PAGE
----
The magnet was designed with 4 mm of clearance for the vacuum chamber. This should also be sufficient for the vertical offset needed in the magnet position. Nadine Kurita was concerned that this would be tight at the in-board end, where the HEB and LEB chambers came together at the septum, and cooling was needed on the chambers. She will lay out the final chamber geometry based on the Q2 Magnet design presented here.
The coils are held in their coil pockets with NEMA blocks, while the septum coil is held by the septum shield plate, which doubles as a shield for stray fields trying to get into the HEB passage.
2-D 1/8 model Poisson analysis of the magnet core shows that the truncated hyperbolic pole tip shape produces > 10^-3 level harmonics (Rref = 4.23 cm). The 2-D half-symmetric Poisson analysis showed the need for back-leg windings to zero out the n = 3 harmonic. Conformal mapping of the quad shape was used to transform the analysis into dipole space. The pole tip field was preserved in the mapping, to allow direct comparison of the odd harmonics with CDR values. The conformally-mapped model and 2-D mid-plane symmetric model were used to investigate the effects of pole-tip bumps on the harmonics. Bumps had the largest impact on the n=6 harmonic, with less effect on n=10 and 14. Increasing the width of the bump increased the impact on n=6, but actually produced slight increases in the n=10 and 14. James' conclusion is that the bumps have marginal impact on field quality because the magnet is not fully iron-dominated.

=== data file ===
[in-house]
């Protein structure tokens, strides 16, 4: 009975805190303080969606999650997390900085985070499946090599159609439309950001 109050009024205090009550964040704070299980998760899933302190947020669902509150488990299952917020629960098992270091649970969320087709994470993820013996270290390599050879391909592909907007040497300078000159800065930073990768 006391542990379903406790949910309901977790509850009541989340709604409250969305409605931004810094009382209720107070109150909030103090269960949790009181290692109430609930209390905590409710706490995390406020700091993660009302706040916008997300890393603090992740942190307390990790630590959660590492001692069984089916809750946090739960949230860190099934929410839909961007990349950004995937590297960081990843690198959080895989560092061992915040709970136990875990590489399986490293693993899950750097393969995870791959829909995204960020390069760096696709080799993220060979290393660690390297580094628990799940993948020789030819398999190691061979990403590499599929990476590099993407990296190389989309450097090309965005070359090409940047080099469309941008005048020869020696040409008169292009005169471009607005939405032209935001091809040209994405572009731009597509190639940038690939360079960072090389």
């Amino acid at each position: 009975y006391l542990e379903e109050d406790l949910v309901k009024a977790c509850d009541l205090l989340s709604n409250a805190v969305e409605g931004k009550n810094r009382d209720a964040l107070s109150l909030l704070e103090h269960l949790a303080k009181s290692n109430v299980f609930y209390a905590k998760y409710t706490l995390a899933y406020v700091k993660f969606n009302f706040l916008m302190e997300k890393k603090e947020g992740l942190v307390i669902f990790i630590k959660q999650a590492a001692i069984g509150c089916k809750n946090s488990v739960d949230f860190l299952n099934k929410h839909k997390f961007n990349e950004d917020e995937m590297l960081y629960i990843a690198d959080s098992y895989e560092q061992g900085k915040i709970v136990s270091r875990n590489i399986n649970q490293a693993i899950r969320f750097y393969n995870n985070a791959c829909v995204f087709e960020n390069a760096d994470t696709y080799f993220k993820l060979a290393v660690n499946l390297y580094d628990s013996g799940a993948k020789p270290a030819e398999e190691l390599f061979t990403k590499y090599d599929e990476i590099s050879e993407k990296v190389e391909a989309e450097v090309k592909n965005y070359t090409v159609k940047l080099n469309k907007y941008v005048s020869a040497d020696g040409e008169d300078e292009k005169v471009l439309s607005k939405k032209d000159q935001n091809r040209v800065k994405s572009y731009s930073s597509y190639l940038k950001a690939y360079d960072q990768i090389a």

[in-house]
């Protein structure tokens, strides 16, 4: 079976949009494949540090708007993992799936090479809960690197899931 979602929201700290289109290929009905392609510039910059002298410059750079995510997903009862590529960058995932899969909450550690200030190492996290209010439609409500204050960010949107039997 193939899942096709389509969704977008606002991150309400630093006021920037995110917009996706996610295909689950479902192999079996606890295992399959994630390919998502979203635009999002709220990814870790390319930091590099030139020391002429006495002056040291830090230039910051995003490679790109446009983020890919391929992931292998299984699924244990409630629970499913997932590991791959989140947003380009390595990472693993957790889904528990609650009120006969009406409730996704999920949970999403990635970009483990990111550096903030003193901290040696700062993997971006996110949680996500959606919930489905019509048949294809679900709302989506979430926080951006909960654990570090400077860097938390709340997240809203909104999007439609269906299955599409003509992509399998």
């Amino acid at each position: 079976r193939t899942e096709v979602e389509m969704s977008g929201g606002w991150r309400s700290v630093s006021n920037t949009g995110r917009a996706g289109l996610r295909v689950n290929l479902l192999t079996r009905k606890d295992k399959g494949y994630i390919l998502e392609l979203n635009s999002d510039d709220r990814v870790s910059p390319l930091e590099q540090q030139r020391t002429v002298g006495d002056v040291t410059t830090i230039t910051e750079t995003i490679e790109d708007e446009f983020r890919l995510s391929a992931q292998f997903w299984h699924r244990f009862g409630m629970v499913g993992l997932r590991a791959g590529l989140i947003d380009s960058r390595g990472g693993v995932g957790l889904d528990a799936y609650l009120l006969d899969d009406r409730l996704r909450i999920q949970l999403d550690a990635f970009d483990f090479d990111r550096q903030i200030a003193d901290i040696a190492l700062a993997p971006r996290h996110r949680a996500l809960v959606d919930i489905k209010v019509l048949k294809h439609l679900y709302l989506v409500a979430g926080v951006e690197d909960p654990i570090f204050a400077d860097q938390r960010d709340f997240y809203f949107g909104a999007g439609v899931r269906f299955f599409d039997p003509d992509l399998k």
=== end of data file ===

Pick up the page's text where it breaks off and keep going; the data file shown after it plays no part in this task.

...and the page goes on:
Alternatively, moving the coils has a much greater influence on field quality. Moving the single inner winding on the split-plane of the magnet inward by 4 mm reduces n = 6, 10, 14, and 18 to < 2 X 10^-4. Unfortunately, this also interferes with the vacuum chamber at the in-board end of the magnet. James and Nadine will look at other options here, such as shaving the chamber in the region, moving more than one coil by less distance, or sloping the coil back out of the way at the end of the magnet.
3-D Amperes analysis was used to investigate the effect of chamfering the ends of the pole tips. Harmonics in 3-D were generated by integrating radial field along 72 lines running parallel to the magnet axis, distributed on a 3.5 cm radius around 360°. The resulting harmonics were then normalized to the reference radius of 4.23 cm.
While chamfering can eliminate the n = 6 term, it slightly worsens the n = 10 harmonic. A 1 cm X 1 cm chamfer reduces n = 6 to < 1 X 10^-4, but increases n = 10 by 50% to 1.5 X 10^-3. James' plan is to develop a chamfering method which does not affect the n = 10 harmonic. The n = 10 can then be handled by coil positioning, with no concern that chamfering the final magnet will worsen it.